I was pretty beat up by lots of bad decisions and wondered how much fight I had left in me. I was starting to think I was incapable of making a decent decision. It took one of my professors to get through to me, as he pulled me aside one day after class to chat. He talked with me about how God’s grace isn’t merely something that tells you its going to be ok, rather God’s grace is something that empowers you. I was acknowledging God’s grace, but I wasn’t depending on it.

To say you understand the goodness and grace of God is one thing, but to experience His goodness and grace is something else altogether. Far too many people have a conceptual view of their faith and not an experiential one. Near the end of college, I began to walk in the way of grace, rather than pass it by on my way to something else. I was reading my Bible, discussing it with my friends, participating in a small group, back to attending worship regularly, and I was praying…about everything.

In our text this morning, we find a Psalm that deals with deliverance. Though it is read at both the Passover meal for Jews and sometimes at the Maundy Thursday services just before Easter, it is actually a rather personal testimony of the work of God in the life of a person who desires to thank God for His goodness and grace toward him.

The testimony of the Psalm is that, in the face of pending destruction, God rescued this person. But its the response to that deliverance that is so important. Once that rescue has taken place, there is a responsibility to let the rescue properly affect the person. If they were unfazed by the action, then they didn’t fully understand it.

So, let me cut to the chase: Do you understand what Jesus Christ has done for you? Do you know that without what Jesus did on the cross, you would be staring at an eternal death sentence that one day would become a forever reality? The core difference between understanding salvation and experiencing salvation is your response to salvation.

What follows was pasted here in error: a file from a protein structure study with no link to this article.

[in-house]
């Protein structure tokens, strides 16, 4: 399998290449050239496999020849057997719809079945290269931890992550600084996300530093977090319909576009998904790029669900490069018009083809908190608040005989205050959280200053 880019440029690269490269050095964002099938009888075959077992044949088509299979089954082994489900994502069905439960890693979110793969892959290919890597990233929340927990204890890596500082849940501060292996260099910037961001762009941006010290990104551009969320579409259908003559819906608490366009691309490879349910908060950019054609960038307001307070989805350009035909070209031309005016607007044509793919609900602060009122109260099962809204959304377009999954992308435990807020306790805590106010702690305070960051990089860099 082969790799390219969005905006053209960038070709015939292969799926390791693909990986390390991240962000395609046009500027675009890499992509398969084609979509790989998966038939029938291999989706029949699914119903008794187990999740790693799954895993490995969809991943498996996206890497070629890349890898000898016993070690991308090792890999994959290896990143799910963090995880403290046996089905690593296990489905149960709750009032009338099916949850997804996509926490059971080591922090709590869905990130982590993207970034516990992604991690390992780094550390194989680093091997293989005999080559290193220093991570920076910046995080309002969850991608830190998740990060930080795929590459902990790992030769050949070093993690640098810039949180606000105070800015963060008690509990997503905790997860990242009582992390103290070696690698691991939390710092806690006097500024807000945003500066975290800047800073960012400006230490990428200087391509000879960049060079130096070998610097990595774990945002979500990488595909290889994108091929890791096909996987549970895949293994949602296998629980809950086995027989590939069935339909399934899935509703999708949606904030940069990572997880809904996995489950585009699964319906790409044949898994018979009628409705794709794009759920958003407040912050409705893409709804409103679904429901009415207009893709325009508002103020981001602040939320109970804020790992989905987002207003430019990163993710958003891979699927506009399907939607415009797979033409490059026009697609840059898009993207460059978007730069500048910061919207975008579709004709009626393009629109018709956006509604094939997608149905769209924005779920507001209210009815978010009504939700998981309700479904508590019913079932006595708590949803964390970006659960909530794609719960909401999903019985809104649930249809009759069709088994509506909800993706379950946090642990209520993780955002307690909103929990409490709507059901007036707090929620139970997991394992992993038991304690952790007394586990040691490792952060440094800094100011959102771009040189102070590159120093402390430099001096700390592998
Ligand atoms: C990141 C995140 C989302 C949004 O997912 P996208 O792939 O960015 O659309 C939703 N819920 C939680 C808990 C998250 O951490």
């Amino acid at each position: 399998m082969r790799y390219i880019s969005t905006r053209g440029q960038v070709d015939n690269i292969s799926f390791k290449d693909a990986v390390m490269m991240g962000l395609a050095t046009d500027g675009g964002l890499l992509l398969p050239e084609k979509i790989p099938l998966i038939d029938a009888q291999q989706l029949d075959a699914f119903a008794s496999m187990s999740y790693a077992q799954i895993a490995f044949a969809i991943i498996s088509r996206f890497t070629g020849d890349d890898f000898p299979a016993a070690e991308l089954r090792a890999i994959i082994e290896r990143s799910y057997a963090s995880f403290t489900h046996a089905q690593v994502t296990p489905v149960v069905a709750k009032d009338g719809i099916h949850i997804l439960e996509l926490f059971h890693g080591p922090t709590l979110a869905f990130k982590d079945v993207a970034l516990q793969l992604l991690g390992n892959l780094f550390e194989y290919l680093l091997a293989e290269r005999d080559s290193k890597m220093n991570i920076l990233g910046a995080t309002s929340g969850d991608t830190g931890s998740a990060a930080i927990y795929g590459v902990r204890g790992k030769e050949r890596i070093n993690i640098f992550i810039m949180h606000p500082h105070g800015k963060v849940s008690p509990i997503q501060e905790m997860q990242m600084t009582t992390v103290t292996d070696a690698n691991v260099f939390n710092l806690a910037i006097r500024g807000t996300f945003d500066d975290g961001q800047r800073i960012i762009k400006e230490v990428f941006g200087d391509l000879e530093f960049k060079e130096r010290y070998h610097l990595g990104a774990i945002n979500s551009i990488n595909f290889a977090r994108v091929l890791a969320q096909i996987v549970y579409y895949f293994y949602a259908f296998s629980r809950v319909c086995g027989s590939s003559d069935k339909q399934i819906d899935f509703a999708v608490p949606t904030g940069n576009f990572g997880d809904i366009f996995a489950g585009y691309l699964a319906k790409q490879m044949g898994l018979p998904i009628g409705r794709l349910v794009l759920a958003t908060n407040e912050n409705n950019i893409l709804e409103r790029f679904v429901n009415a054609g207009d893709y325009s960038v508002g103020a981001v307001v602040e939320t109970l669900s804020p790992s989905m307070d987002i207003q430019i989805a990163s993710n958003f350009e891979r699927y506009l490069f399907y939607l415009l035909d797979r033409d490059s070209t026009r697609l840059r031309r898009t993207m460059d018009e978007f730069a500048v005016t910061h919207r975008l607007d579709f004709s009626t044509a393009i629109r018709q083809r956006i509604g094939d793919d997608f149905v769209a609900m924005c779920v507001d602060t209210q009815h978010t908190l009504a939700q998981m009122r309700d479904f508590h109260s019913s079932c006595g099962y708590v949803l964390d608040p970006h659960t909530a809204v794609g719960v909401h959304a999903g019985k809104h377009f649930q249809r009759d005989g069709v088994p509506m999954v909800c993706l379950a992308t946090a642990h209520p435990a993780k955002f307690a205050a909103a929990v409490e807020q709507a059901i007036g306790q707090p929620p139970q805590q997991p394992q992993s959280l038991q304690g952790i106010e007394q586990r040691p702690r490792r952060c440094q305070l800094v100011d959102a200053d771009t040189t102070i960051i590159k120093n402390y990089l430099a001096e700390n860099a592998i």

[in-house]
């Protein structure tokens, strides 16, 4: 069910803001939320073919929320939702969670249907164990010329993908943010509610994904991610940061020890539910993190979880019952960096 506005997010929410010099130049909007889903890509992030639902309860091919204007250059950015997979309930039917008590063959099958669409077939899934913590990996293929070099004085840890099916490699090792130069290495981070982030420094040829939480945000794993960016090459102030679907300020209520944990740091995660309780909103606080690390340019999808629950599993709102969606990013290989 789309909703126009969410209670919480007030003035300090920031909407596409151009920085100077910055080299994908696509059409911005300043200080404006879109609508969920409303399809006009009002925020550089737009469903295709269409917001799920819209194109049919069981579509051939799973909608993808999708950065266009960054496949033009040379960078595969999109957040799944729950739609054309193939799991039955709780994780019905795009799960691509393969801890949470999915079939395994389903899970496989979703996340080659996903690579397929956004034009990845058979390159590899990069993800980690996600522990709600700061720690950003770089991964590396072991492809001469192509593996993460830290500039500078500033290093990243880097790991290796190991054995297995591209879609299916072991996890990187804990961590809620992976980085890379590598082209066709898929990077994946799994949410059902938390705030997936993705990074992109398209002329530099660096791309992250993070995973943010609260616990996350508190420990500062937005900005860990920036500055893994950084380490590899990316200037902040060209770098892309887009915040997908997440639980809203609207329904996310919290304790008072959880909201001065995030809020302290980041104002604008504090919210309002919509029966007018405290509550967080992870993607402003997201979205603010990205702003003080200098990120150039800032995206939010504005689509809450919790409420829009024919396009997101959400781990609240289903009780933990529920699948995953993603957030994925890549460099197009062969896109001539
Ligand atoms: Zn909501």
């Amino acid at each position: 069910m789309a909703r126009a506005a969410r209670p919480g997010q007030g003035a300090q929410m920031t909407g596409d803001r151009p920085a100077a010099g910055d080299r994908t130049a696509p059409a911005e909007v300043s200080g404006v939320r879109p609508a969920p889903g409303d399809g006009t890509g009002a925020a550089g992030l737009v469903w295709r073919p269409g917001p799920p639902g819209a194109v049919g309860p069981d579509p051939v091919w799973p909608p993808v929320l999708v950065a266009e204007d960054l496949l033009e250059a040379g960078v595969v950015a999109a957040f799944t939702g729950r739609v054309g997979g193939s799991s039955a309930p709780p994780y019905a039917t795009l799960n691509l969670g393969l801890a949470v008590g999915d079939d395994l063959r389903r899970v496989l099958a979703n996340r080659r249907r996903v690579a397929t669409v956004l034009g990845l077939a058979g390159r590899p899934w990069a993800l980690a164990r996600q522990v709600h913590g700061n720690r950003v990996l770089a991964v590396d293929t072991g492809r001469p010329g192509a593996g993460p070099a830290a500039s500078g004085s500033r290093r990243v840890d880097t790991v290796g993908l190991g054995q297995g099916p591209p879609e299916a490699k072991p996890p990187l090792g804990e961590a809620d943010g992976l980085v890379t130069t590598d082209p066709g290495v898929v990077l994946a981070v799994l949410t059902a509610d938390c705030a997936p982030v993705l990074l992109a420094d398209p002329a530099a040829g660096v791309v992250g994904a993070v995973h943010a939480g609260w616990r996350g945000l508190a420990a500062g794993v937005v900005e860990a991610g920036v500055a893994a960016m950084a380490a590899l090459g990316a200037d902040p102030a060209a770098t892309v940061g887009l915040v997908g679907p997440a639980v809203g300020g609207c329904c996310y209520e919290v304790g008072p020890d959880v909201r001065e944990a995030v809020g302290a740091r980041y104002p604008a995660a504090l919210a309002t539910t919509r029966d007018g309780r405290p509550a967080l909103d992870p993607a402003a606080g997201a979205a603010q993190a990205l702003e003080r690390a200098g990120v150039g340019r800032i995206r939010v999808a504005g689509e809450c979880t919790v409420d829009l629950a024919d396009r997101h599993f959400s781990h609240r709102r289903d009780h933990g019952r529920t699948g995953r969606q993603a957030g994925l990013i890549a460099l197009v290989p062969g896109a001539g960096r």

What is the response of the Psalmist? He says, “I will lift up the cup of salvation and call on the name of the LORD. I will fulfill my vows to the LORD in the presence of all his people.” Let’s break it down. To lift the cup of salvation is to give thanks, or to personally thank, God for what has happened. To call upon the name of the Lord is to commit to a relationship of trust. To fulfill the vow is to follow through on the response of thanks and trust. And to do so in the presence of God’s people is to be a living witness and testimony to what God has done.

That kind of response forms you into a person of living-gratitude and encourages the faith of the people around you, sometimes even revealing faith to others. The Psalmist knows that what God has done for him is both serious and life-changing. He has experienced the work of God’s deliverance and is trusting in God from here on out, both privately and publicly.

And then, there’s those who have not experienced life-change. What if someone hasn’t experienced the deliverance of God? What if someone understands the concept of grace but hasn’t experienced it? Then the truth of the matter is that they have yet to encounter the Lord Jesus Christ. For when one encounters Jesus, their sins become evident. And when faced with the evidence of their sin they are convicted in heart, and when convicted desire relief and forgiveness, and when they turn to the mercy of God in Jesus Christ, they are changed.

How are they changed? Through the welling up and experience of gratitude. They believe in their heart that they have been forgiven and they seek to return thanks to God because they know He has saved them.

Gratitude and service are the natural consequences, the inevitable overflows of a life that truly knows that they are saved by grace through faith. And so the call is to lift it up. Lift up your salvation to God, lift up your gratitude, life up your life and let Jesus Christ heal the world through the healing He has brought you. Don’t try to understand grace like a philosophical idea. Experience it!

For some of us this morning that means crying out to Jesus to save us, to apply His salvation to our lives because we trust and believe. For others it means to move beyond the philosophy, the idea, and to let the grace of God rush from our head to our hearts, so that the fire of His life can burn hot. And for others of us this is a call to lift up that cup for the whole world to see, to fulfill your vow in the presence of the whole world and make the name of Jesus Christ famous throughout the entire world! May God be glorified through the work of Jesus Christ as the Holy Spirit works within you today! Amen.